Bartimaeus casting aside his cloak is probably a reference to him leaving aside all his worldly possessions to follow Jesus. The cloak and the rest of his clothes were probably the only things he actually possessed and indeed the cloak was an indication of his dependence on begging. It should be seen therefore that he was giving up his livelihood in order to follow Jesus.

He calls Jesus 'The Son of David' and by this he surely means not just that Jesus is a descendent of King David but that he is undoubtedly the Messiah, the one who was to save Israel. Addressing Jesus in this way is an indication of his faith in him.

When Jesus asks what he wants him to do he says, 'Let me see again.' Of course, we ought to recognise the double meaning here. Yes, Bartimaeus wants his sight back but he also wants to see with faith. He wants insight, he wants to have deeper faith than he already has. In recognition of the faith he has already shown his sight is instantly returned and he follows Jesus along the road. He moves then from someone who has faith but who was completely stuck because of his blindness to someone who is now a disciple of Jesus and who follows him along the road.

Jericho is seventeen miles from Jerusalem and interestingly it is far and away the lowest city in the world and also incidentally one of the oldest. A wall has been uncovered there which is dated at about 8,000 years old. It is believed to have been first inhabited in 9,000 BC.

Jericho is actually an incredible 850 feet below sea level, Jerusalem, however, is 2,500 feet above sea level and so although it is only seventeen miles away it is a very steep climb from one to the other. This journey that Jesus undertakes that day is therefore very much an uphill climb in all senses of that expression.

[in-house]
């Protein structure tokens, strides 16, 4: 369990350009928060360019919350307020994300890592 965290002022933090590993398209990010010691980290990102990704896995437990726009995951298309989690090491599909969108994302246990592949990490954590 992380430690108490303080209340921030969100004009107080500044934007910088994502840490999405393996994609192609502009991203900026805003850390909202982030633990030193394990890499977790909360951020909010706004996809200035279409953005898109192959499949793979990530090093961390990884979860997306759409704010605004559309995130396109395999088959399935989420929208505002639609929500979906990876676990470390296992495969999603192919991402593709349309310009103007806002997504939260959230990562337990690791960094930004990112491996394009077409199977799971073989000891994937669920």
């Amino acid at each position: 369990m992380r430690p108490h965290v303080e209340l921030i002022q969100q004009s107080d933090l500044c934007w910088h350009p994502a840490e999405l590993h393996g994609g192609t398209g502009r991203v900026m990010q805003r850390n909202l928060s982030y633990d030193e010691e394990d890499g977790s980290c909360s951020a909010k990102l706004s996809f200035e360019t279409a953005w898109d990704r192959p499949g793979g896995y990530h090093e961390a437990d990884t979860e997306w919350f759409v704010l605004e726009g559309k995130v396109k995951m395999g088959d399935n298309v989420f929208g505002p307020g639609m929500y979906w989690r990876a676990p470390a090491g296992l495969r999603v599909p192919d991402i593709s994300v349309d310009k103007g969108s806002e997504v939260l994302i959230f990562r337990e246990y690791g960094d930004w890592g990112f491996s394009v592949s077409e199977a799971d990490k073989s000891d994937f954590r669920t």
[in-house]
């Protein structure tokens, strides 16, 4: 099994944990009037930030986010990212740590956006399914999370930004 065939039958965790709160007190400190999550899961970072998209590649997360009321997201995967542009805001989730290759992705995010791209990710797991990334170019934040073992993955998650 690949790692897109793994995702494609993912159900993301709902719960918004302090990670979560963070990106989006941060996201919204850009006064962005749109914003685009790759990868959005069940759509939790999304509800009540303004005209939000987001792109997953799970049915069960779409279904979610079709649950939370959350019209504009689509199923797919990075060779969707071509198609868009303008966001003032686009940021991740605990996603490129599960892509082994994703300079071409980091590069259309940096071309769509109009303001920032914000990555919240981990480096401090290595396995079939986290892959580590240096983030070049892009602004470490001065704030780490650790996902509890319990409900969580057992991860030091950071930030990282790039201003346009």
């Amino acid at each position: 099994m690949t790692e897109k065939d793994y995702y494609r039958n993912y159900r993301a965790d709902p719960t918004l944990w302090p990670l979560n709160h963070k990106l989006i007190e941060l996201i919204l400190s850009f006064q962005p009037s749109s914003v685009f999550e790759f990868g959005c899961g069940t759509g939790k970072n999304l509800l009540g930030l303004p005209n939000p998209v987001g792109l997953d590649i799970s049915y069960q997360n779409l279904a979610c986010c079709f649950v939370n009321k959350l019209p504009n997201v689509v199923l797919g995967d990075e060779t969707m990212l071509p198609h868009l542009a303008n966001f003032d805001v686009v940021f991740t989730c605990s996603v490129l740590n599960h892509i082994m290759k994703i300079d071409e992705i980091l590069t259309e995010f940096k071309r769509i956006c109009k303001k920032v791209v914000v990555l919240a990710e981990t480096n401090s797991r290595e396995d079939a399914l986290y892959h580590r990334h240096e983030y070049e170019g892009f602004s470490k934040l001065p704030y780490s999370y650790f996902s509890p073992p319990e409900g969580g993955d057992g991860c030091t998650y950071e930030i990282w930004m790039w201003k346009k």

When Jesus says to Bartimaeus, 'Your faith has saved you,' we should note that the word saved has two meanings both of which are forms of healing. His faith has resulted in his restored eyesight which is a physical healing but it has also meant that he has won salvation in the spiritual sense. By this we mean that his soul is healed.

Salvation is most definitely healing of the profoundest possible kind. It is a wiping away of sin and a reconciliation of the individual person with God. Salvation ought to be our chief goal in life. Our deepest desire is to be restored to the Father and invited to share his life in the Heavenly Kingdom. This is healing in a total sense, a healing of both body and soul. From this story of Blind Bartimaeus we learn that Jesus is willing to offer us salvation, all we have to do is to express our faith in him.

Another interesting insight is that Jesus tells the people standing around to call the blind man to him. He could have called Bartimaeus himself since they were in earshot of each other. But I think Jesus asks the surrounding people to call Bartimaeus in recognition of the fact that the call of Christ normally involves other people.

Most of us do not ever hear the voice of God ringing in our ears telling us what to do. Usually God's call is mediated through another human being. It might be the priest who preaches the Gospel to us at mass, it might be a Catechist who explains the words of Jesus, or it may be our parents who teach us to pray. It could actually be anyone, even someone who is not really conscious of what they are doing. Quite often, it is the quality of our listening that makes the difference.

This is an important point, Jesus uses us to communicate his call to others. We should be aware of just how vital this role is and whenever we find the opportunity we should not be afraid to use those words of the bystanders in today's Gospel, 'Take courage, he is calling you.'